Ansel Adams said that “there are no rules for good photographs, there are only good photographs.” While I’ve benefited from this view and have made good images that have nothing to do with typical or standard rules of color/composition/style/event/moments, I feel that there are some underlying commonalities in the images I’m drawn to. This is in no way a definitive list of how to take good pictures, and I can’t emphasize enough that these are just my own views, not universal rules, but it’s a catalogue of what I’ve developed over the last 6 years (pun intended).
1. A great image is not an image anyone could take at any time. Whether it’s the color you waited for in the sky, the moment you were prepared for, the type of negative space, the scale, a particular composition – it’s either a lucky grab or something that needed to be strategically captured. Either way, the next photographer in line would have to get as lucky as you or plan every detail ahead.
2. A great image feels the way it felt when you took it. This is one of the things I focus on the most. If it was a light/airy/fun moment, then think like that when you edit. Make a playlist that enhances that mood and try to get that out of the image. If it was dreary or serious, go in that direction instead. The trick is to make your overarching style consistent while being able to capture those different moods.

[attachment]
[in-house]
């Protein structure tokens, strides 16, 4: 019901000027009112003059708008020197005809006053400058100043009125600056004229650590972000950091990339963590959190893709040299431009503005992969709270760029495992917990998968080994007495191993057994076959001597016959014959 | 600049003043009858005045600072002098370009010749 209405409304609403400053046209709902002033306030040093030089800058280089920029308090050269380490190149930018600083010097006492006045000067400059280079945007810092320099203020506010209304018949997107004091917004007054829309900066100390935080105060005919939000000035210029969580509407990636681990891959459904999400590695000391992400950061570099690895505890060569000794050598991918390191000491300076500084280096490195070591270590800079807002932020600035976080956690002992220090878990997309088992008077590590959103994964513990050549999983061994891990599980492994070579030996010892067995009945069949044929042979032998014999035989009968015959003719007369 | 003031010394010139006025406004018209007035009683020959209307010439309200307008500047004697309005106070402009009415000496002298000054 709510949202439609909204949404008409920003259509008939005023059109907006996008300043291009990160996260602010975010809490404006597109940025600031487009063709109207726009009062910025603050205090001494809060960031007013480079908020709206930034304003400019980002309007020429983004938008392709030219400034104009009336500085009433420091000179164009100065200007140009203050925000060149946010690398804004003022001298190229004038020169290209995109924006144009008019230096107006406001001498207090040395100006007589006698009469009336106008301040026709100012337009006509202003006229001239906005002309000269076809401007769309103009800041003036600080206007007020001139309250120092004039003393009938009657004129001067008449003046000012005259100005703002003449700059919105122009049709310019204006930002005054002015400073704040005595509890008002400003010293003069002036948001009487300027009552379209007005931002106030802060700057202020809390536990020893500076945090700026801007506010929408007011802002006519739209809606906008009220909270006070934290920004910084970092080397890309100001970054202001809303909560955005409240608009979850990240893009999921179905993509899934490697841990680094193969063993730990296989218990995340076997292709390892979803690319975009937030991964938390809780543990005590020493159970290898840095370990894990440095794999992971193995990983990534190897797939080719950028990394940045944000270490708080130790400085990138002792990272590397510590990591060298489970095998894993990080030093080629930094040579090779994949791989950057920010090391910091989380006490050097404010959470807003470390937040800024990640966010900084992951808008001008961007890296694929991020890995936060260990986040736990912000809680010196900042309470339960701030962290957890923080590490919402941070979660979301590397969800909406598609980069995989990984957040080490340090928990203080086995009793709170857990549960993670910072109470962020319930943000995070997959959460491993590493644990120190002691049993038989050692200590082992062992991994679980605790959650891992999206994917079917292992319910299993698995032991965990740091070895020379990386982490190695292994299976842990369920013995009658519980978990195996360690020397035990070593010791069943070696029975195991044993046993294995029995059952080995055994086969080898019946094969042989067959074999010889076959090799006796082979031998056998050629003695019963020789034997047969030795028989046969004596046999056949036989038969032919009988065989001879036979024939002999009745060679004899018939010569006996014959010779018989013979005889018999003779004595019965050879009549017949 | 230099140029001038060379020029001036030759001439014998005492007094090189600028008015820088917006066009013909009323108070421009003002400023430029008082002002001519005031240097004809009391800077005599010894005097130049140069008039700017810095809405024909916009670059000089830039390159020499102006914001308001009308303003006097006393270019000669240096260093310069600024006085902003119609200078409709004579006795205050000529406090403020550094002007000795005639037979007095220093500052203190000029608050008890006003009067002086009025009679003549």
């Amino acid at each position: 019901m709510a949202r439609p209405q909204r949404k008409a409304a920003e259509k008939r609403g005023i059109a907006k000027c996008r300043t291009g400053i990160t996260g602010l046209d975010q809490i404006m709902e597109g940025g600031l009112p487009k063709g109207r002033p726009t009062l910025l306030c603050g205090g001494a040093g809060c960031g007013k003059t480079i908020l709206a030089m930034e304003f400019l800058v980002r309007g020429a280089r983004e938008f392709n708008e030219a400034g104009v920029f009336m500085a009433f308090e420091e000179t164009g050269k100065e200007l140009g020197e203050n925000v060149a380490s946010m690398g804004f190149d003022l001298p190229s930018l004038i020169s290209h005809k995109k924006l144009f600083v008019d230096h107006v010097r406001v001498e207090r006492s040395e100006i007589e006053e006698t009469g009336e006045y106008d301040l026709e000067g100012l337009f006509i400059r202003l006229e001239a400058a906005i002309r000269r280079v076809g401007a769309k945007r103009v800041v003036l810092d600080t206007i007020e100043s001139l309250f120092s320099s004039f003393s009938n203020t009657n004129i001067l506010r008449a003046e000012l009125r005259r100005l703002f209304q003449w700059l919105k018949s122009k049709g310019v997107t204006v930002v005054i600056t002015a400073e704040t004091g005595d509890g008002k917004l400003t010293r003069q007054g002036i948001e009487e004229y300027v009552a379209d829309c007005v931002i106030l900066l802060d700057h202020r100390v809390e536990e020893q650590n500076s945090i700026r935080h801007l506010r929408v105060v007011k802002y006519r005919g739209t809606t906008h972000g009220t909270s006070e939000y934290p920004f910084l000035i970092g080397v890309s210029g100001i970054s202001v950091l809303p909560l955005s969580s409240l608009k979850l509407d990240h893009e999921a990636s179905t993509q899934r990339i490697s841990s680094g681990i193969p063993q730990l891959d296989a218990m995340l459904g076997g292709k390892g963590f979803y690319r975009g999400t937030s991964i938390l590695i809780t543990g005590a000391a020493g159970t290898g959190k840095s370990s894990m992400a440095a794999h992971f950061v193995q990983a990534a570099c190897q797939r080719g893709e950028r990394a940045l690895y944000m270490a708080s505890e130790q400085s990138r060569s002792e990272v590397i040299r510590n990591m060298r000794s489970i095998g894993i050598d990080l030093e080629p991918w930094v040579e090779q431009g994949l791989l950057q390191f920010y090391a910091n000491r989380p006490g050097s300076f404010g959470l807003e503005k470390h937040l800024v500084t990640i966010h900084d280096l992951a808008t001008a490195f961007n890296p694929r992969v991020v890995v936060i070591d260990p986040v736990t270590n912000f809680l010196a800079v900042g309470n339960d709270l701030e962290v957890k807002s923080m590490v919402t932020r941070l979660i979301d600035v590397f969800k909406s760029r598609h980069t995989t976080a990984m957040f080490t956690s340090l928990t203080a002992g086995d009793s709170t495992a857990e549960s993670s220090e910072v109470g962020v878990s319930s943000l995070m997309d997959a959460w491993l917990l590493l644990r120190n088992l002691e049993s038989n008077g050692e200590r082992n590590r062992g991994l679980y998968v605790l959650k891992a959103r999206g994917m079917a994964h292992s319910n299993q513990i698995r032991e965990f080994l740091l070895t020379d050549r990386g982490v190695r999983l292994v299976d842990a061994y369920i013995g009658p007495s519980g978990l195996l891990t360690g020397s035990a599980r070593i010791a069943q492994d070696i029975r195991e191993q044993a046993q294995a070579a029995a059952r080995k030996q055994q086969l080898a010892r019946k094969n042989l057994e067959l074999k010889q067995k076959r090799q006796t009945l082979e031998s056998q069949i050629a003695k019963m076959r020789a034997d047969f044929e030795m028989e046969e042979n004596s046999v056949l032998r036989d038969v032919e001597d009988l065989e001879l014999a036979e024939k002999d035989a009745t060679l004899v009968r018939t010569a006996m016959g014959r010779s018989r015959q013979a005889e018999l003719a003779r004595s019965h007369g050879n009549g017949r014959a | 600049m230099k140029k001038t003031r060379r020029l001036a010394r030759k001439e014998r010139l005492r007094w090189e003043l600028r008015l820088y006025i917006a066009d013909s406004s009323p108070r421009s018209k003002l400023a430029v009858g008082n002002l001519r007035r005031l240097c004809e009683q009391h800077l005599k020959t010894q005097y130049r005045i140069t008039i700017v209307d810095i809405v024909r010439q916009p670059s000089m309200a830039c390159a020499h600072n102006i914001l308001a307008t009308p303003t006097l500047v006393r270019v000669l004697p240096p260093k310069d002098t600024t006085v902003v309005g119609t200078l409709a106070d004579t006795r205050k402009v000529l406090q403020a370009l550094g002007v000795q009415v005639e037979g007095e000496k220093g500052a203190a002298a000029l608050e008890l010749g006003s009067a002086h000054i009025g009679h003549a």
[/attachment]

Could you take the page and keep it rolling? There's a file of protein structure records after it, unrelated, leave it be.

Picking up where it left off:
3. A great image sparks imagination. If people wonder how it happened, the story behind it, the hike before it, the song playing, or the crowd involved, it takes the interest way beyond the picture.
4. A great image has a subject. If it’s cluttered or confused, people will move on (unless you mean for it to be cluttered, but in this case its purpose should be clear).
5. A great image may mean nothing to anyone else. Some moments will mean nothing to the masses but are captured for one person’s or just a few people’s enjoyment. Images that are universally pleasing are not necessarily great, but might still be popular. In this sense, thinking about how to take great pictures could be split up into different categories. Start with the person or people you’re making it for, and go from there.